ⓘ Bentley Speed Six

Bentley Speed Six

ⓘ Bentley Speed Six

The Bentley 6½ Litre and the high-performance Bentley Speed Six were rolling chassis in production from 1926 to 1930. The Speed Six, introduced in 1928, would become the most successful racing Bentley. Two Bentley Speed Sixes became known as the Blue Train Bentleys after their owner Woolf Barnatos involvement in the Blue Train Races of 1930.


1. Background

By 1924 Bentley had been in business for five years. He decided to build a larger chassis than the 3 Litre, with a smoother, more powerful engine. The new chassis would be more suitable for the large, heavy limousine bodies that many of his customers were then putting on his sports car chassis. The resulting car would be more refined and better suited for comfortable general motoring.


2. Prototype race

Bentley built a development mule with a 4¼ L straight-six engine derived from the 3 Litres four cylinder engine. To disguise the cars origin, it had a large, wedge-shaped radiator and was registered as a "Sun". The chassis was given a large very light weight Weymann-type tourer body built by Freestone and Webb.

W. O. Bentley combined one of his road tests of the Sun with a trip to see the 1924 French Grand Prix in Lyon. On his return trip to the ferry at Dieppe, W. O. encountered another disguised car at a three-way junction. W. O. and the Rolls-Royce test driver recognized each other and began racing each other along the routes nationales. This street race continued until the Rolls-Royce drivers hat blew off and he had to stop to retrieve it. The Suns tyres were heavily worn when W.O. got to the ferry at Dieppe.


3. 6½ Litre

Realizing from the impromptu race that the Sun had no performance advantage over Rolls-Royces latest development, W. O. increased the bore of his six-cylinder engine from 80 millimetres 3.1 in to 100 millimetres 3.9 in. With a 140 mm 5.5 in stroke, the engine had a displacement of 6.6 L 6.597 cc 402.6 cu in) Like the four-cylinder engine, Bentleys straight-6 included overhead camshaft, 4 valves per cylinder, and a single-piece engine block and cylinder head cast in iron, which eliminated the need for a head gasket. In base form, with a single Smiths 5-jet carburettor, twin ignition magnetos, and a compression ratio of 4.4:1, the Bentley 6½ Litre delivered 147 horsepower 110 kW at 3500 revolutions per minute.

Although based on the 3 Litres engine, the 6½ engine incorporated many improvements. The 3 Litres cone-type clutch was replaced by a dry-plate design that incorporated a clutch brake for fast gear changes, and the car had power-assisted four-wheel brakes with finned drums. The front brakes had 4 leading shoes per drum. By operating a patented compensating device, the driver could adjust all four brakes to correct for wear while the car was moving, which was particularly advantageous during races.

A variety of wheelbases were provided ranging from 132 to 152.5 in 3.353 to 3.874 mm. The most popular wheelbase was 150 inches.


4. Speed Six

The Bentley Speed Six chassis was introduced in 1928 as a more sporting version of the Bentley 6½ Litre. With a single-port block, two SU carburettors, a high-performance camshaft, and a compression ratio of 5.3:1, the Speed Sixs engine produced 180 hp 130 kW at 3500 rpm. The Speed Six chassis was available to customers with wheelbases of 138 inches 3.505 mm, 140.5 inches 3.569 mm, and 152.5 inches 3.874 mm, with the 138 inch wheelbase being most popular.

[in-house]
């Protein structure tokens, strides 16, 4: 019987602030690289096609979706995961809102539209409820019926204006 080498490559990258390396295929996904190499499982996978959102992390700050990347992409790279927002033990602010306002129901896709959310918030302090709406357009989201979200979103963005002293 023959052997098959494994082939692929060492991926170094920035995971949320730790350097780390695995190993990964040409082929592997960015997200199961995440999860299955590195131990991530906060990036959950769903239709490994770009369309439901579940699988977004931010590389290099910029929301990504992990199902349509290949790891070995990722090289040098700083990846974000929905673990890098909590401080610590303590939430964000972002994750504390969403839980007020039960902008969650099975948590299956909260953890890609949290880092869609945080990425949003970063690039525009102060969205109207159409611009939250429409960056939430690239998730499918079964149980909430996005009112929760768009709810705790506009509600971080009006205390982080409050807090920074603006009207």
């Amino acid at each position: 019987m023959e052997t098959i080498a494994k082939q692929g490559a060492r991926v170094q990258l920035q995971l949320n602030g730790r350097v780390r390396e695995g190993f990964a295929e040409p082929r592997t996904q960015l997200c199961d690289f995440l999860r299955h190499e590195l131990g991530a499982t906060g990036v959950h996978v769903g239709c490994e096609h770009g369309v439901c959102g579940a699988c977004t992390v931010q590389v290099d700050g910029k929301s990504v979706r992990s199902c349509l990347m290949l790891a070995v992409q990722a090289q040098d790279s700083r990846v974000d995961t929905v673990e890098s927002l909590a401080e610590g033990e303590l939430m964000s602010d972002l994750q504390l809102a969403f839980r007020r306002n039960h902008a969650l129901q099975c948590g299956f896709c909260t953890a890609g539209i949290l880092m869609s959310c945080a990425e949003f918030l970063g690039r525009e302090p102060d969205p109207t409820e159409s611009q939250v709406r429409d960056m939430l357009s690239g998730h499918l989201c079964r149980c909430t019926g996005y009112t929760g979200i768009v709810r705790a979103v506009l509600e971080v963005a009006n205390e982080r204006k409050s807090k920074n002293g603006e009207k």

The Criminal Investigation Department of the Western Australia Police operated two saloon-bodied examples as patrol cars.

In March 1930, Barnato raced against the Blue Train in a Speed Six with H. J. Mulliner saloon coachwork, reaching his club in London before the train was due in the station at Calais. It had generally been believed that the car in the race was a Gurney Nutting Sportsman Coupe, but that coupe had been delivered to Barnato in May 1930, more than a month after the race.


4.1. Speed Six Factory racing cars

The racing version of the Speed Six had a wheelbase of 11 feet 132 in; 3.353 mm and an engine with a compression ratio of 6.1:1 that produced 200 hp 150 kW at 3500 rpm. Successful in racing, these cars won the 24 Hours of Le Mans in 1929 and 1930 with Bentley Boys drivers "Tim" Birkin, Glen Kidston, and Woolf Barnato, the chairman of Bentley Motors.

  • historic sports - racing Bentley 4½ Litre and Bentley Speed Six the more recent Bentley R Type Continental, Bentley Turbo R, and Bentley Arnage to its current
  • The Bentley EXP 10 Speed 6 is a hybrid concept car by Bentley launched in 2015 at the Geneva Motor Show. Bentley has said that the EXP 10 Speed Six will
  • The Bentley Speed 8 developed from the Bentley EXP Speed 8 was an Autosport Award Winning Le Mans Prototype race car that was designed by Peter Elleray
  • Speed Six may refer to: Bentley Speed Six British sports car produced between 1926 and 1930 Ruger Speed - Six American revolver produced between 1972 and
  • its Rover Light Six having raced and beaten Le Train Bleu for the first time, to better that record with his 6½ Litre Bentley Speed Six on a bet of GBP100
  • and Bentley was excluded from the 1930 Paris Salon for advertising an unauthorized race. Barnato drove an H. J. Mulliner - bodied Bentley Speed Six formal
  • The Bentley Continental GT is a grand tourer manufactured and marketed by British automaker Bentley Motors since 2003. It was the first car released by
  • The Bentley 4½ Litre was a British car based on a rolling chassis built by Bentley Motors. Walter Owen Bentley replaced the Bentley 3 Litre with a more
  • circuit, where Bentley race cars have won six times in the past in the 24 hours racing format. The Mulsanne nameplate was last used by Bentley for a four - door
  • The Bentley Flying Spur formerly the Bentley Continental Flying Spur is a luxury saloon produced by Bentley Motors Limited since 2005. It is the four - door